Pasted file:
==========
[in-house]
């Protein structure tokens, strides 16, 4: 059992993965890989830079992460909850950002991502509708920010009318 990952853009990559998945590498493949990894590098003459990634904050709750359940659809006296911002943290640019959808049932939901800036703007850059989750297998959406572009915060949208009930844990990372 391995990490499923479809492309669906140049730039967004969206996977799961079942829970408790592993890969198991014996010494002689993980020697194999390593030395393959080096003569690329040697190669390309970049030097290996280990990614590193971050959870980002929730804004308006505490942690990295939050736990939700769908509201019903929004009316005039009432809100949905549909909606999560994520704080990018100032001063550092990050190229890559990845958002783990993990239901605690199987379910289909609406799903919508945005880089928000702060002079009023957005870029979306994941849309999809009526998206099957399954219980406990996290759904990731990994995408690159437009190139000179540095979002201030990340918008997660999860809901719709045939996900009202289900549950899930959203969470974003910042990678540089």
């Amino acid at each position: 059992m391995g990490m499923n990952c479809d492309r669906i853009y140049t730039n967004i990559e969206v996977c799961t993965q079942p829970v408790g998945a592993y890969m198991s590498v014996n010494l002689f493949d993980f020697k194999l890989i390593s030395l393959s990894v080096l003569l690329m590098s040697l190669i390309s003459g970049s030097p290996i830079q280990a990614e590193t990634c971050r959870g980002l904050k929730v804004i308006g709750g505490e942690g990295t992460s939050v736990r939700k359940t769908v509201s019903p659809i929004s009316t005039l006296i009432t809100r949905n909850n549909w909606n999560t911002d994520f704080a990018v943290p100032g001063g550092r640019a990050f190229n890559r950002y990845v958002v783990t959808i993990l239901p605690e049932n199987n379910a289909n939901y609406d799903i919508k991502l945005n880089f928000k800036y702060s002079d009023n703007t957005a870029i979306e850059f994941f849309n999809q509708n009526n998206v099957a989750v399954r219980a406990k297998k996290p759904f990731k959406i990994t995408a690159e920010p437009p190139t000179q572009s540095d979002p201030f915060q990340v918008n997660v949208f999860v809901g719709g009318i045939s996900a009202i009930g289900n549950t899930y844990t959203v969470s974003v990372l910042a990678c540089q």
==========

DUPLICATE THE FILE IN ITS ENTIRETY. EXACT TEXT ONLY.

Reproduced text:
[in-house]
């Protein structure tokens, strides 16, 4: 059992993965890989830079992460909850950002991502509708920010009318 990952853009990559998945590498493949990894590098003459990634904050709750359940659809006296911002943290640019959808049932939901800036703007850059989750297998959406572009915060949208009930844990990372 391995990490499923479809492309669906140049730039967004969206996977799961079942829970408790592993890969198991014996010494002689993980020697194999390593030395393959080096003569690329040697190669390309970049030097290996280990990614590193971050959870980002929730804004308006505490942690990295939050736990939700769908509201019903929004009316005039009432809100949905549909909606999560994520704080990018100032001063550092990050190229890559990845958002783990993990239901605690199987379910289909609406799903919508945005880089928000702060002079009023957005870029979306994941849309999809009526998206099957399954219980406990996290759904990731990994995408690159437009190139000179540095979002201030990340918008997660999860809901719709045939996900009202289900549950899930959203969470974003910042990678540089």
């Amino acid at each position: 059992m391995g990490m499923n990952c479809d492309r669906i853009y140049t730039n967004i990559e969206v996977c799961t993965q079942p829970v408790g998945a592993y890969m198991s590498v014996n010494l002689f493949d993980f020697k194999l890989i390593s030395l393959s990894v080096l003569l690329m590098s040697l190669i390309s003459g970049s030097p290996i830079q280990a990614e590193t990634c971050r959870g980002l904050k929730v804004i308006g709750g505490e942690g990295t992460s939050v736990r939700k359940t769908v509201s019903p659809i929004s009316t005039l006296i009432t809100r949905n909850n549909w909606n999560t911002d994520f704080a990018v943290p100032g001063g550092r640019a990050f190229n890559r950002y990845v958002v783990t959808i993990l239901p605690e049932n199987n379910a289909n939901y609406d799903i919508k991502l945005n880089f928000k800036y702060s002079d009023n703007t957005a870029i979306e850059f994941f849309n999809q509708n009526n998206v099957a989750v399954r219980a406990k297998k996290p759904f990731k959406i990994t995408a690159e920010p437009p190139t000179q572009s540095d979002p201030f915060q990340v918008n997660v949208f999860v809901g719709g009318i045939s996900a009202i009930g289900n549950t899930y844990t959203v969470s974003v990372l910042a990678c540089q």